Parenting in Covid times

Dealing with working from home and child-care, lockdowns, children’s well-being

The last 14 months have been tough on children with two waves of Covid, multiple lockdowns, constant changes in school openings, online education and most importantly in coping with the stress of recovering from Covid or caring for family members who were infected.

There is no universal normal

The question we get asked most often is whether a child is normal or whether’s it’s normal to behave this way or that way. There is no universal “normal”. While every child’s “normal” is different, there is a “normal” that’s specific to your child.

If your child shows changes in moods or behavior, they aren’t necessarily something to worry about, but monitor them and compare them to your child’s behavior before the pandemic.

Talk to your pediatrician or chat with us if you feel your child has drifted from her/his normal.

Screen time — the thing parents want for themselves but not for their kids

Everyone knows that too much screen time is not good for young children — especially for children younger than 2 years. But why is screen time not good for children? Primarily because your child becomes less engaged in their real-world environment, weakening development of social skills. Moreover, longer exposure to rapid image-changes increases the risk of attention problems.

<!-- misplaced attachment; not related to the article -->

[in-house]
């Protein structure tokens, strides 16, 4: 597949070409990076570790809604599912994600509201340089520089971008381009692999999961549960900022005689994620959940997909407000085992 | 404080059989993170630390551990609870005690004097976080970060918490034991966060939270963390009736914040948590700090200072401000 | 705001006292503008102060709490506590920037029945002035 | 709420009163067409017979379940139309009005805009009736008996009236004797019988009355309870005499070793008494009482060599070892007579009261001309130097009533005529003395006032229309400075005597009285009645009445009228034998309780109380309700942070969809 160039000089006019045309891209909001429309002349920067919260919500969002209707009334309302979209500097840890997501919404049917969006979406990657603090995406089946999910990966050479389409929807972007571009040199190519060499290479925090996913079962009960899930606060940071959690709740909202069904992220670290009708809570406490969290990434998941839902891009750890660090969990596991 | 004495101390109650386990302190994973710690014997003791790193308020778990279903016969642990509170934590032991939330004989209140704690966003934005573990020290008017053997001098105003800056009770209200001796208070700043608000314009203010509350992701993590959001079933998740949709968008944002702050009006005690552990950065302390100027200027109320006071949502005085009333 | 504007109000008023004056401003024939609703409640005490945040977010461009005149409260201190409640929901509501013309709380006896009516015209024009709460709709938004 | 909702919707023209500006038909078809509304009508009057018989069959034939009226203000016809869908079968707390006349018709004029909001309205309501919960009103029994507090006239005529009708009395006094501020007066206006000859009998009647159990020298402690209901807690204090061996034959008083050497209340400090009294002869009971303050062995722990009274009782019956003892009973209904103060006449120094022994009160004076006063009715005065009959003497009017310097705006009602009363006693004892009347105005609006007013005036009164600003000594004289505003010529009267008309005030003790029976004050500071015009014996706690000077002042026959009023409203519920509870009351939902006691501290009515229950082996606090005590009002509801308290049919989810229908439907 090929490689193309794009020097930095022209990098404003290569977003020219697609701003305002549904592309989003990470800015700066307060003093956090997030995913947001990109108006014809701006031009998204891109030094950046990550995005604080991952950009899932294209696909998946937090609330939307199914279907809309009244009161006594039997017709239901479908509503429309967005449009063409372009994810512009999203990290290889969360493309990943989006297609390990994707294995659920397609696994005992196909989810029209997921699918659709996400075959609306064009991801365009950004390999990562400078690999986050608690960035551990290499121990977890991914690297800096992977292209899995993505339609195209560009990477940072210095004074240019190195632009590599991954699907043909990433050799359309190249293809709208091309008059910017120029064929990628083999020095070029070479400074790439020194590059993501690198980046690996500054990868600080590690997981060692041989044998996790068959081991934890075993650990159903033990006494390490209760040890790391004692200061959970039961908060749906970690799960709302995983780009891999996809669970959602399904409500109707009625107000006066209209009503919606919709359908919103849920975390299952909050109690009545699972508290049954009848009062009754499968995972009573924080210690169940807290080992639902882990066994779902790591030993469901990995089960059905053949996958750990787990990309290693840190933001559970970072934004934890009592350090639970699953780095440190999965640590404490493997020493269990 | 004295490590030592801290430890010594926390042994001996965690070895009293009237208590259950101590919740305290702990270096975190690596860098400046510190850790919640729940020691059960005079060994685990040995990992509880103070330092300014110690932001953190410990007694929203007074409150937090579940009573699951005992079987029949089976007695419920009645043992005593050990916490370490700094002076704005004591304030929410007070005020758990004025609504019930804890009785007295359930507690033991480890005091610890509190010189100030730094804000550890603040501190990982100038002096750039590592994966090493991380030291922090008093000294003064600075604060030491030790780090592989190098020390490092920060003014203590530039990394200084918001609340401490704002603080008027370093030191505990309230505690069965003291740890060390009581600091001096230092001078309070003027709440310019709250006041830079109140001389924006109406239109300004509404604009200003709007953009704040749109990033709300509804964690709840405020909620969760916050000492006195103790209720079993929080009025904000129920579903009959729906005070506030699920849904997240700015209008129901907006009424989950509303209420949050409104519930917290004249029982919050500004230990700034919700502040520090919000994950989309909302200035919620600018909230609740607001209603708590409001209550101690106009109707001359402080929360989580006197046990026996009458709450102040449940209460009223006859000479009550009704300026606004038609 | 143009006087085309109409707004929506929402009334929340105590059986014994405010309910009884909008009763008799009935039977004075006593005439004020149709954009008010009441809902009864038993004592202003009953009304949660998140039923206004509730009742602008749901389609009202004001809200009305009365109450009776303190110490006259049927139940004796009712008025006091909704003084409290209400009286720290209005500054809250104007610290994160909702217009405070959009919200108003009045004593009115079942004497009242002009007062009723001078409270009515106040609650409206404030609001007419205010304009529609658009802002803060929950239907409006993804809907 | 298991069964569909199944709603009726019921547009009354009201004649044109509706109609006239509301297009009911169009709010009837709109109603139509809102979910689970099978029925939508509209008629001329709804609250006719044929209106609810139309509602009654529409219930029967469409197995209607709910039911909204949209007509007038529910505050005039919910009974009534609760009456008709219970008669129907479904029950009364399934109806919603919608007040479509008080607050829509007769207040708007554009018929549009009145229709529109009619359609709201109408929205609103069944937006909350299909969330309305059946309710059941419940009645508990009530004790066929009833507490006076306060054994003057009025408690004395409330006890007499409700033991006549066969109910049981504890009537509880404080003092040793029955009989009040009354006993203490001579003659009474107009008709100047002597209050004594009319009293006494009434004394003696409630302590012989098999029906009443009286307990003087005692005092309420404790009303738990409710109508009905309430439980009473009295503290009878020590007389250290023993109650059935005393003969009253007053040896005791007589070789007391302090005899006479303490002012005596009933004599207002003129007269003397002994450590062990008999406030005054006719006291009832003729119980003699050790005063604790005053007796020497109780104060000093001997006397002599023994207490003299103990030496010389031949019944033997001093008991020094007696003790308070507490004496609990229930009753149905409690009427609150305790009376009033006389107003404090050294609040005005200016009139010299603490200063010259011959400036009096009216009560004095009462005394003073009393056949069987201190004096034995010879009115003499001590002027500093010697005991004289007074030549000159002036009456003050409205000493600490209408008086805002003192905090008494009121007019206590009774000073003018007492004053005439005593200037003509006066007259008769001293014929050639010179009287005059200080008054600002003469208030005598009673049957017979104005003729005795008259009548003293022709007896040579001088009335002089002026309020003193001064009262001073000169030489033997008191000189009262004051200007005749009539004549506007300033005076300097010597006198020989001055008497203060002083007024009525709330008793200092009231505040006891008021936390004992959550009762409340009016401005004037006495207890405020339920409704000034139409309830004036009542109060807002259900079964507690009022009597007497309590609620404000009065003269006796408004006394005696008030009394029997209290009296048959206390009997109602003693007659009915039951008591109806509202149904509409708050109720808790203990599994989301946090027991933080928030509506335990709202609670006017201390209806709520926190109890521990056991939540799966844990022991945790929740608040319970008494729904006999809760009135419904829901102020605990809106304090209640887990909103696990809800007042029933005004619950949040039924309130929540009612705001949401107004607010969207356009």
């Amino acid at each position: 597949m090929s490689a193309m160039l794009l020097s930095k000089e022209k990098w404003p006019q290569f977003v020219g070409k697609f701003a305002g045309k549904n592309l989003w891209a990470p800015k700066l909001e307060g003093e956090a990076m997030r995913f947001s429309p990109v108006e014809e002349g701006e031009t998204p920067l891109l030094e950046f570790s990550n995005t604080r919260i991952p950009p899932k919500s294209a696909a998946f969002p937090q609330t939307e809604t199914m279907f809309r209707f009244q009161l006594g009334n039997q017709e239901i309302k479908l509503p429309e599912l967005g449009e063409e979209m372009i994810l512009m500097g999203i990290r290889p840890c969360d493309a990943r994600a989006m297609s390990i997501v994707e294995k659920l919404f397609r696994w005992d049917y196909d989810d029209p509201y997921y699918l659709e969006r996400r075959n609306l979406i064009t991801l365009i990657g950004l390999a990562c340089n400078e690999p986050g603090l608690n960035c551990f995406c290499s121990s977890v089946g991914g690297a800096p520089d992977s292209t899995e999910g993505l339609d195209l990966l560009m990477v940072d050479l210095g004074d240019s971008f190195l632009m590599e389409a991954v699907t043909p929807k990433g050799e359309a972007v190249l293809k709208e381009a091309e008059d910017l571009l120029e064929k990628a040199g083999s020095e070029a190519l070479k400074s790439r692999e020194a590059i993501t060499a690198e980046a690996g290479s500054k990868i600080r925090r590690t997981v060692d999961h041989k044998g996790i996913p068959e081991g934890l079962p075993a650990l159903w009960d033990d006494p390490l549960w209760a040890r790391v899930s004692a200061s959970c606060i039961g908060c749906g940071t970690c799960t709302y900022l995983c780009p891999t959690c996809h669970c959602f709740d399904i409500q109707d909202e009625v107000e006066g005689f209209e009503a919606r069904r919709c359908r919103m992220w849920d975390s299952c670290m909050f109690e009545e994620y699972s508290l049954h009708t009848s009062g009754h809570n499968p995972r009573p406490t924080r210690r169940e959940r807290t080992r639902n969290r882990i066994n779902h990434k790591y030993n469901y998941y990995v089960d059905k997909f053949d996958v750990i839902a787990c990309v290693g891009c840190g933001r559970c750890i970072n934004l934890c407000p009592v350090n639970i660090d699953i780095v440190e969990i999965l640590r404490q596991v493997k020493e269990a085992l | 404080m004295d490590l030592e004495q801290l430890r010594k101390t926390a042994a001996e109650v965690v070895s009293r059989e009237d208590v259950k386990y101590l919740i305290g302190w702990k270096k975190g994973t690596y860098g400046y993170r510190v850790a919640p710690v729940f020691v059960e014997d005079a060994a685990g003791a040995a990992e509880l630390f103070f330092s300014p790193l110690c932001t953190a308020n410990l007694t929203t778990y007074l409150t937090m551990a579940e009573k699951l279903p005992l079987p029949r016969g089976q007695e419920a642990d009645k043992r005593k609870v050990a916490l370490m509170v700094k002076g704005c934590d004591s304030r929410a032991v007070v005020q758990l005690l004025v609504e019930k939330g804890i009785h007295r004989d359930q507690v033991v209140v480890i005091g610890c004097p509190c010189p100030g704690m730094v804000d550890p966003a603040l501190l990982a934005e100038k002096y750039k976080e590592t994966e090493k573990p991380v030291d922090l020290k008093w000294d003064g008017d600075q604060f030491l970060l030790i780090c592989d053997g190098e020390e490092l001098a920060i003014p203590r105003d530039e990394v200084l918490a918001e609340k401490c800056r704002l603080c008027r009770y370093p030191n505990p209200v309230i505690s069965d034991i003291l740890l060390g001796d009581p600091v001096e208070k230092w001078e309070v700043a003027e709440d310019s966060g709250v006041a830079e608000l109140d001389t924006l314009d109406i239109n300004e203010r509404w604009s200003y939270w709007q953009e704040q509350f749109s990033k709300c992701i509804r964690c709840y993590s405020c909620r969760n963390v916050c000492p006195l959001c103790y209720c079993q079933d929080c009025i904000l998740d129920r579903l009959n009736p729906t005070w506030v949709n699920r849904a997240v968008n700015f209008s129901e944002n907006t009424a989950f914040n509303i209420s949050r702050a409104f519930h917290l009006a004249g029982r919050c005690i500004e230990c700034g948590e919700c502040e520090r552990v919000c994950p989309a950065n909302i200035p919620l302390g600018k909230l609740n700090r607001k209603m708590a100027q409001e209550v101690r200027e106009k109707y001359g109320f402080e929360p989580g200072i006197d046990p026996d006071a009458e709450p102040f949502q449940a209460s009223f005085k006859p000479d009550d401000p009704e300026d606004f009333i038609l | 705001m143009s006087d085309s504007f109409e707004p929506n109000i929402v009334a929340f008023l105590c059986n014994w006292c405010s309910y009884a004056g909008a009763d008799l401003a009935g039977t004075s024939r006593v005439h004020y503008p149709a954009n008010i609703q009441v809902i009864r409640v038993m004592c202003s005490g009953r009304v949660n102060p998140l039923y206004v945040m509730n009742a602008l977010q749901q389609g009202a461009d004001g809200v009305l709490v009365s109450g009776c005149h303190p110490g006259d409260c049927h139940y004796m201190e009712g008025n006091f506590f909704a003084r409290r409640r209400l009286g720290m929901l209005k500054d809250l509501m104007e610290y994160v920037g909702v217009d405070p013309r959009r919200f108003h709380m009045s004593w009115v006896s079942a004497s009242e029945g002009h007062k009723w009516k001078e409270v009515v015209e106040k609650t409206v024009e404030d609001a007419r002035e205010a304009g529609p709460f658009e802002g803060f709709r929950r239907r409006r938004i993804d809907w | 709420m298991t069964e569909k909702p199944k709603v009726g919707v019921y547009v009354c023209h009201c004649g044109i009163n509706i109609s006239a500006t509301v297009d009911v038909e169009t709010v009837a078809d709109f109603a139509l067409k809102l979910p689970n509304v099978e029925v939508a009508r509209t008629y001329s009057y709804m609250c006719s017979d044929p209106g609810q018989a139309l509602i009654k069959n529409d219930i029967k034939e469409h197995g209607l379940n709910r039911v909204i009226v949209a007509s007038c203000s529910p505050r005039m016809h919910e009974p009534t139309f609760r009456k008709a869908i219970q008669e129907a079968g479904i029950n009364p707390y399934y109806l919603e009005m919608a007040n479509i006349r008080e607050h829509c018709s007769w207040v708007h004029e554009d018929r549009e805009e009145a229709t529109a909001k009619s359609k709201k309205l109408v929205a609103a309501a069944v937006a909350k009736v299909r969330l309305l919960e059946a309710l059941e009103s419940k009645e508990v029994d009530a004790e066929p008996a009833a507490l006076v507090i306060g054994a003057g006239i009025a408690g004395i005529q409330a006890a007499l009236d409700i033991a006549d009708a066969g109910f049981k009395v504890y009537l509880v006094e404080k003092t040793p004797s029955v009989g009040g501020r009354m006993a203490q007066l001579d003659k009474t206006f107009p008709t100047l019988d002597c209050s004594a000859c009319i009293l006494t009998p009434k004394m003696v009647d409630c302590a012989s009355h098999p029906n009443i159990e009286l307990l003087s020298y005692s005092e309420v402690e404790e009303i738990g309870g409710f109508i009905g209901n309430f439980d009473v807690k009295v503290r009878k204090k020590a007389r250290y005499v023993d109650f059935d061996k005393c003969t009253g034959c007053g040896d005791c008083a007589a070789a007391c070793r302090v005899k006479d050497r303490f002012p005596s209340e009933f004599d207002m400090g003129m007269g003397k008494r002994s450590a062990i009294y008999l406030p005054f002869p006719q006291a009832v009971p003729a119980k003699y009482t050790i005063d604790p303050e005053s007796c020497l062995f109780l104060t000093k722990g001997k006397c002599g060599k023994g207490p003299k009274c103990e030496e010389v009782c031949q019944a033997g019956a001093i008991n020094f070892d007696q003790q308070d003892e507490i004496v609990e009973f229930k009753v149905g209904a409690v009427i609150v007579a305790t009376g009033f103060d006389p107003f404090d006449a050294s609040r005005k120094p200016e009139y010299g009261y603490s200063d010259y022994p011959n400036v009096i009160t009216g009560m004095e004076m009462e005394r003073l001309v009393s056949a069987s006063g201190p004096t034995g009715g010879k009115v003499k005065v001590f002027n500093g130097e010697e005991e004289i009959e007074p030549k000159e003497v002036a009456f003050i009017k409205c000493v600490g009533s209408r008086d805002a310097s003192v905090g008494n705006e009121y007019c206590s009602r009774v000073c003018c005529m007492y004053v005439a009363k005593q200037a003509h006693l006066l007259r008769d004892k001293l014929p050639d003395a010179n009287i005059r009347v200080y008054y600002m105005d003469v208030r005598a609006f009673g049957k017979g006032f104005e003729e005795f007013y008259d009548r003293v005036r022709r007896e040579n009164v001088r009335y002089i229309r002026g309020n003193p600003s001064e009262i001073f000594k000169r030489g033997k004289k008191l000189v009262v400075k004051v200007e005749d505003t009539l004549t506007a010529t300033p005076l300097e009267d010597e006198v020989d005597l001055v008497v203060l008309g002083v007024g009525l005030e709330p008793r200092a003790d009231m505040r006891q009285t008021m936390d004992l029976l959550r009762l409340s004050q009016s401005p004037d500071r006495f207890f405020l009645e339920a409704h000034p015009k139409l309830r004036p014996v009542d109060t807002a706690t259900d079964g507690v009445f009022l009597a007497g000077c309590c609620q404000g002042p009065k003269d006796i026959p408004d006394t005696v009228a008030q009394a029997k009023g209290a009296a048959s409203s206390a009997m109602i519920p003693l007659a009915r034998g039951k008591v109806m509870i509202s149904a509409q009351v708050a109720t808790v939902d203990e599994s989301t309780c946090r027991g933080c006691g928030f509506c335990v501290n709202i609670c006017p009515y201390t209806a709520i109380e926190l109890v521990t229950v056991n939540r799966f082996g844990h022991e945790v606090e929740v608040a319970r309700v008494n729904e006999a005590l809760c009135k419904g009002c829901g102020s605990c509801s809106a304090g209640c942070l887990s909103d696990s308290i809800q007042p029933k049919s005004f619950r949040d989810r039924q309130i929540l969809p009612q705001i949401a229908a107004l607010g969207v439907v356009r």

But the reality is that most people do give children quite a bit of screen time, even to children younger than 2 years. We’ve found two practices really helpful in regulating screen time.

  1. Reduce your own screen time. Try and eat dinner together without the tv on. When you’re taking a break, don’t pick up the phone to browse. When you have to do work on the laptop or video calls, try to do it in a different room and try to keep a regular schedule.
  2. If you do end up giving screen time to your children, use it when you need it the most — like when you need some downtime after work, or to occupy the child while you do a work call etc. But try to limit it to less than an hour a day.

Our own well-being translates into our children’s well-being

We need to acknowledge that we are all under stress in these pandemic times. Job stress, stress of near and dear ones getting Covid, stress of taking care of kids and working from home, etc. But it is important to both improve our own well-being and to not let our stress make us angry or irritable in our communication with our children.

One practice that helps is to check in with how the child is doing at the end of the day and to explain in simple terms why you were stressed or how you will be in a better mood the next day.

Balancing working from home and child-care

Try to involve your children in your work environment at home. Tell them what you are working on in simple terms if they’re old enough to understand. Setup zoom calls with your coworkers where you can all have your babies/toddlers on the call.

Most companies have accepted that working from home comes with the baggage of child-care intersecting with some of the work hours. Set your expectations and schedules with your colleagues and manager based on this reality.

Schools on and off and online education